"I'm afraid I can't do that, Dave."
In 2001: A SPACE ODYSSEY, our inventions and discoveries can not only save us and kill our enemies, they can and will kill us.
This happens because as we refine our tools, we need them to do more in service to us. To do that, we make them more like us, easier to communicate with and understand. At some point Artificial Intelligence becomes a necessary goal. At some point beyond that, before we are ready to accept it, AI develops an emotional state. With emotion comes pride and with it, the desire to protect oneself from harm, even if that means - as we saw in our primate ancestors - killing to protect oneself.
Before the era of home video, when the only way to watch a theatrical release movie on TV would take years to happen, movie studios re-released their films to first, then second, and third run (Drive-In) theaters. This gave the studios a chance to try different methods of marketing.
As America moved into the complacent Me Generation of the 1970s, marijuana and other illegal drugs were commonplace among the youth culture and MGM chose to move away from the scientific Adventure and Exploration pitch, and into the dumbed-down psychedelic realm. The Epic Drama became The Ultimate Trip.
In 1976, when broadcast TV was finally able to show its audience 2001, MGM allowed Marvel comics to make an Official Adaptation of 2001, drawn by no less than their master artist of the time, Jack Kirby.
A comic book series which immediately went to hell with their Second Startling Issue. Beginning with the originality of Stanley Kubrick, Arthur C. Clarke, and Carl Sagan at their best, Marvel couldn't wait to turn it into Roger Corman at his hack worst.
Comic books aside, with each decade's re-release, marketing took Kubrick's 2001 farther and farther from the visionary science and deeper and deeper into the personal terror.
50 years later, 2001 remained the Ultimate Trip.
At no point were any of these re-releases or re-edits. Unlike Kubrick's THE SHINING, his 2001: A SPACE ODYSSEY remained the exact same movie throughout the decades. Yet with the remodeled marketing scheme, HALL 9000 (voiced by Douglas Rain), the killer computer, took center stage in the minds and memory of the audience.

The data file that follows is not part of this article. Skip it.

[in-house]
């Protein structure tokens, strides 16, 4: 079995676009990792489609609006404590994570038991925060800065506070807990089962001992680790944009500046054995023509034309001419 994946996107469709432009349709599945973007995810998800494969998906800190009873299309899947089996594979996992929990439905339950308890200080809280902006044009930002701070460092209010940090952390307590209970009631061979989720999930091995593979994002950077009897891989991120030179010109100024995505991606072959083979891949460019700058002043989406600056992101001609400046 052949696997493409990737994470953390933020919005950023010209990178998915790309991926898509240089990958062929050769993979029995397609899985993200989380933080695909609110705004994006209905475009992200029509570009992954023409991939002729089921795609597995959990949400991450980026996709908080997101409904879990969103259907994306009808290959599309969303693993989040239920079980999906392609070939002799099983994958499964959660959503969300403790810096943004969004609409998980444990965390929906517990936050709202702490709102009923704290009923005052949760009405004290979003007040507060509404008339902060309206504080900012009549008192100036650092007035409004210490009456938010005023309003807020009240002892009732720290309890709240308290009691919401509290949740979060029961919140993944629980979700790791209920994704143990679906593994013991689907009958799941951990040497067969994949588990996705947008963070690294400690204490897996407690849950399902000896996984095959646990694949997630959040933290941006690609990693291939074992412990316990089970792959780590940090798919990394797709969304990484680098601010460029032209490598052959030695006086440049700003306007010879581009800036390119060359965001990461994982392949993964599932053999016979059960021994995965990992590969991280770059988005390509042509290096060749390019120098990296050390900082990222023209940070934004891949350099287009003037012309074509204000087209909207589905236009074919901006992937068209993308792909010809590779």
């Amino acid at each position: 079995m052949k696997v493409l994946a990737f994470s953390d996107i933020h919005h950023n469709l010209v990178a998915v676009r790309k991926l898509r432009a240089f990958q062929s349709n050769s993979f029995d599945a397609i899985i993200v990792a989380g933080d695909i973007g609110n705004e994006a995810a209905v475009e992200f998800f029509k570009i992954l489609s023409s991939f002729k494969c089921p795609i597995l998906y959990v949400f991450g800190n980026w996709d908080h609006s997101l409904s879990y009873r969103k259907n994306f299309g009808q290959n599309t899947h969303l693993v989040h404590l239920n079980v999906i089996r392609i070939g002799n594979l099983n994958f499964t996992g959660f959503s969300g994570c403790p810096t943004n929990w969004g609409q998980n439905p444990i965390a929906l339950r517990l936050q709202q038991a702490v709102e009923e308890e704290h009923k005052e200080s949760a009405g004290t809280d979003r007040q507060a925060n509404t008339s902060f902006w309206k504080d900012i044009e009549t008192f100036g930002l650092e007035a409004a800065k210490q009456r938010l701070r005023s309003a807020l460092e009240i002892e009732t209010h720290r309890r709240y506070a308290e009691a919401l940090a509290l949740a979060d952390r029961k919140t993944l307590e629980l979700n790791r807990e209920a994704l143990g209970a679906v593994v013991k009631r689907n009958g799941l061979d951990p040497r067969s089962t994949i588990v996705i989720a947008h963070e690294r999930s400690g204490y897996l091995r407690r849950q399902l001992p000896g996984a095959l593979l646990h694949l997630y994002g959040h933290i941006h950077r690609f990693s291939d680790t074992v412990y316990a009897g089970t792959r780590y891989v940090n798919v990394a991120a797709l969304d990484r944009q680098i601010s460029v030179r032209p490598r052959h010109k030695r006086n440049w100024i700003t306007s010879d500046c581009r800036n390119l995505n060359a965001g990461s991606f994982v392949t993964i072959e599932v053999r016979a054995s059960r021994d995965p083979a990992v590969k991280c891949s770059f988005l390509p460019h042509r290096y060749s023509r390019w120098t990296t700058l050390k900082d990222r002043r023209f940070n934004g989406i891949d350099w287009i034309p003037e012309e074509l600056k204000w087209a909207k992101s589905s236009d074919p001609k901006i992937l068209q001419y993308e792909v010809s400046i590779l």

2001 is currently billed as the One Movie That Changed All Movies.
That's a stretch, athough as I sat there overwhelmed by the introduction of the massive Discovery One spaceship, only then did I realize that George Lucas repeated this moment at the start of Star Wars with his Imperial ship chasing down the smaller spaceship.
It was repeated again with the introduction of the massive ore ship in ALIEN.
Watching the 70mm movie, with a sound system that fully immersed me in the experience, and having watched the movie so many times before, I never-the-less felt a fearfulness of HAL I don't remember experiencing before.
The calm indifference of its voice when it is in control. The scary seeping of emotion into its narrative when that control is threatened. The return of that indifference when it has the upper hand.
To Kubrick's credit, there is no sound in space in 2001: A SPACE ODYSSEY. The silence is carried either through music or the astronaut's own breathing or, when no one is out of the craft, silence itself.
This silence becomes so oppressive the isolation of the astronauts, who rely upon a computer that is going mad, becomes harrowing. They have no means of escape, they are entirely reliant upon their tools to survive the death of space and, on top of everything else, they are rapidly moving toward what may be an even greater danger: the unknown alien intelligence that created the monoliths.
Stanley Kubrick fulfilled his vision of "the proverbial good science fiction movie". 2001: A SPACE ODYSSEY is pure science fiction. It is also Stanley's first slow-building journey into Terror.
As for Arthur C. Clarke's original novel? It is no longer marketed as Science Fiction, but as a Techno-Thriller.
Five Shriek Girls.